Do Not Fear Oblivion

30 Jan

It was while thinking about topics like this that I first discovered consciousness. Before that, I had never heard the term, or at least it had never registered. While thinking about what changes when we die, I realized that I had never thought about what makes us alive. That was when I realized there was something to me that is more than the parts I am made of.

However, I want to talk now about a hypothetical state: the possibility that when we die we simply cease to exist. From the standpoint of physics, that is an impossibility. All the parts that make up our bodies and brains must still be present. They just begin to interact in a different way. Since those parts do not seem to be able to account for conscious experience, it seems odd to say that something will cease to exist that, as near as I can tell, should not exist to begin with. Nevertheless, I am going to make the assumption, for the sake of this discussion, that somehow when we die we cease to exist.

That idea once bothered me. I imagined myself sitting forever in a dark room all alone. However, I realize now that this conception of nonexistence is unreasonable. To be alone, one must “be” in some sense of the word. Besides, when we sit in a dark room alone, we tend to fall asleep, and when we are asleep our minds fill up with colorful visions called dreams. The image of death as being in a dark room alone is completely irrational.

Nonexistence is the complete absence of thought. It is the complete absence of time. It is the complete absence of position in space. There is a reason why mathematicians have concluded that the empty set it a subset of every set. Nonexistence is so obscure that it takes on surreal properties.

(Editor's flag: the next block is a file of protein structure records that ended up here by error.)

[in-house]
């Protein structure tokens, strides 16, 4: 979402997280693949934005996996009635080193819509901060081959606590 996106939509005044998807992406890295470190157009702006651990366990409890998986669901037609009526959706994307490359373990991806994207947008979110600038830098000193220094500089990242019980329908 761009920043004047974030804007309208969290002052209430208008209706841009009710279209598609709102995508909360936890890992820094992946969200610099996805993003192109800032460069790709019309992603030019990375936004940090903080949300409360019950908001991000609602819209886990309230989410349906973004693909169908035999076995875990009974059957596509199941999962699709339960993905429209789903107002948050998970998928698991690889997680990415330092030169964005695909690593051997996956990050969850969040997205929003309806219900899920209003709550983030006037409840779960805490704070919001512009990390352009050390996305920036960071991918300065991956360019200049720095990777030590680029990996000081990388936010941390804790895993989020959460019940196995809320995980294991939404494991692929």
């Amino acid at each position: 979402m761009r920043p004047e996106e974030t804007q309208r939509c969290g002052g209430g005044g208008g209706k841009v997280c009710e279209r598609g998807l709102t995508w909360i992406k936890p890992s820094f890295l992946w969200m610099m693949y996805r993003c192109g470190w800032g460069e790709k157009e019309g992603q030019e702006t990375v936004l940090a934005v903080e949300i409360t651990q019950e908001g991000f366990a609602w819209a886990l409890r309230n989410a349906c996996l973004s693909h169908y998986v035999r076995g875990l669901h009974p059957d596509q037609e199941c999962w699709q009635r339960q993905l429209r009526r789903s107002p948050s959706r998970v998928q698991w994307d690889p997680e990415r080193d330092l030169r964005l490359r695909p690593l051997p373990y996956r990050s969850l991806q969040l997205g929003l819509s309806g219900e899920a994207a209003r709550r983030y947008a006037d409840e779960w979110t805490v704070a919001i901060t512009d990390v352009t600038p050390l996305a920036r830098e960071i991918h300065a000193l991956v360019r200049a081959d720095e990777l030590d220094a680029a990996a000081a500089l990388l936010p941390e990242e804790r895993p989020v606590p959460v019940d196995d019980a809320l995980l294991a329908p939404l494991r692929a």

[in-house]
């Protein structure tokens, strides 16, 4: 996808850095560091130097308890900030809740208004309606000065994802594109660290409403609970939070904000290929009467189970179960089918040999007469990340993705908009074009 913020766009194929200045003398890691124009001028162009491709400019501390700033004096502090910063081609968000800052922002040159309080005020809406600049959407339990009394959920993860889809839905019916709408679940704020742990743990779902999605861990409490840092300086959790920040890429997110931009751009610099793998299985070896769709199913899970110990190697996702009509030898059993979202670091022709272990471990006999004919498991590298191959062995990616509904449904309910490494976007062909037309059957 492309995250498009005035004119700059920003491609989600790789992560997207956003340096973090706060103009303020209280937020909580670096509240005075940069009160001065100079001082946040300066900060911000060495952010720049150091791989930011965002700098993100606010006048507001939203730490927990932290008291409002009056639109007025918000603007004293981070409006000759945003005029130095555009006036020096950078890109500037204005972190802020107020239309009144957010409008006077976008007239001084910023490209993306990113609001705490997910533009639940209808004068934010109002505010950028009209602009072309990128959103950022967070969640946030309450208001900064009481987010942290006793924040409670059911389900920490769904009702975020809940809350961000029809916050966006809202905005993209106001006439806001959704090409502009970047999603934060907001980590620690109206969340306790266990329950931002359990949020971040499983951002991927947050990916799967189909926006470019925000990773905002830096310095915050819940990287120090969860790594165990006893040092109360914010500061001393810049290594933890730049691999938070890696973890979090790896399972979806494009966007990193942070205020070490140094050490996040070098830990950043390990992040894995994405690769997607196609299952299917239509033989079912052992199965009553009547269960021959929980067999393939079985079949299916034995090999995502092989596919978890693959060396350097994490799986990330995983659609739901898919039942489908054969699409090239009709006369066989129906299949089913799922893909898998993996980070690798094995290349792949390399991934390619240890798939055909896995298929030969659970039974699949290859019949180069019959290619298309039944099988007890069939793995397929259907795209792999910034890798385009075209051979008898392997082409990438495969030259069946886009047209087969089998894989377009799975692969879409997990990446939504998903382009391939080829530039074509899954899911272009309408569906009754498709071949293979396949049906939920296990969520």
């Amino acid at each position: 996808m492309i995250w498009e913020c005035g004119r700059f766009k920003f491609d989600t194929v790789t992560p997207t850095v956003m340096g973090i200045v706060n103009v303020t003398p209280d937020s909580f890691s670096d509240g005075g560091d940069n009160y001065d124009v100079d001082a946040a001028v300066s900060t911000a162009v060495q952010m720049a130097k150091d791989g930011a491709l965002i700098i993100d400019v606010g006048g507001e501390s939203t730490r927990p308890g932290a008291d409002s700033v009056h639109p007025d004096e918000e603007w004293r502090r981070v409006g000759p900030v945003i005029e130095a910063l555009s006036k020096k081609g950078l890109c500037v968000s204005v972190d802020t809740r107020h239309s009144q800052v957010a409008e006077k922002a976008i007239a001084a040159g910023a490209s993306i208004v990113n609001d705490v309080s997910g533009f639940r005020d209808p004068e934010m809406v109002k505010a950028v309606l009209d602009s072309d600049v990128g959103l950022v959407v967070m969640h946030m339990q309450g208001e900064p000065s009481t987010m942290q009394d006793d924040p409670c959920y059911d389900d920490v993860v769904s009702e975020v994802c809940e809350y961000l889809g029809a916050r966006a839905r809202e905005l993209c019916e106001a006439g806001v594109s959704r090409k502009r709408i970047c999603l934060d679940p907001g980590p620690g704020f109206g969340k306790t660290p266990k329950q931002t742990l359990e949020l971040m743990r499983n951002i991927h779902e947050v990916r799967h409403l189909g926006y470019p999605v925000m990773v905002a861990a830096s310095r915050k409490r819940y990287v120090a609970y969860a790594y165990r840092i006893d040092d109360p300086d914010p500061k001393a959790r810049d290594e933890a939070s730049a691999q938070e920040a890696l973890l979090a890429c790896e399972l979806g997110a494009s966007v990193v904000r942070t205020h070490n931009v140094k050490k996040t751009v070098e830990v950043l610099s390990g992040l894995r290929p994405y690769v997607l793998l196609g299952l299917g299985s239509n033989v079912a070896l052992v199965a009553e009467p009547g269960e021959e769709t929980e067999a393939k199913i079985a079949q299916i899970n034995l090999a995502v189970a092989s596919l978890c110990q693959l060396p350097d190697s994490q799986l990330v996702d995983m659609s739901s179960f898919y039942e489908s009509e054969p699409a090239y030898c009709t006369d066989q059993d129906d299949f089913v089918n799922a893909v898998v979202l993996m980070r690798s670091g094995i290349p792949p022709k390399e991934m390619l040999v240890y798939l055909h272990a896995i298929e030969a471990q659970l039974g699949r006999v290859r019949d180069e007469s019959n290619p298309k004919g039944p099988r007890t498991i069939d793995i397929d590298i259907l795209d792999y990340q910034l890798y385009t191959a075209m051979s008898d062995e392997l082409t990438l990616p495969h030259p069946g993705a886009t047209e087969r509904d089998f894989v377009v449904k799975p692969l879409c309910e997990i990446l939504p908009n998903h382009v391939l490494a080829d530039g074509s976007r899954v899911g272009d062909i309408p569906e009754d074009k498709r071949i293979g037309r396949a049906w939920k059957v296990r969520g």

Nonexistence does not erase the self. It erases everything. If a person does not exist, where does their nonexistence take place? How can there be a universe relative to a person that is not in anything? Where would the universe be located relative to someone that is nowhere? What time would it be for a person that is not in a time?

If a person ceases to exist, is it meaningful to say they ever existed in the first place? For a person that does not exist, there is no such thing as evidence or reason. There is no argument they can make that they ever existed at all. There are no witnesses relative to someone that is nowhere, in nothing and at no place in time. How can one lose something that one never possessed?

In actuality, nonexistence would be perfect freedom. How could anything possibly harm someone who does not exist? Where would it find them? What would it do to them? If a person does not exist, they cannot worry. They cannot have a nightmare. They cannot feel insecure. They cannot feel inadequate. They cannot regret or feel any nagging urge to strive. Nonexistence is the perfect coffee break.

I want to live forever and I believe living forever is the overarching plan. However, that is because I love life, not because I fear death. If death is what most of us fear that it is, then there is nothing to fear at all. We may see it coming, but we will never see it going. If death brings nonexistence, then death will become the thing that never was.

That was a tiresome thought and I am glad I got it out of my system.

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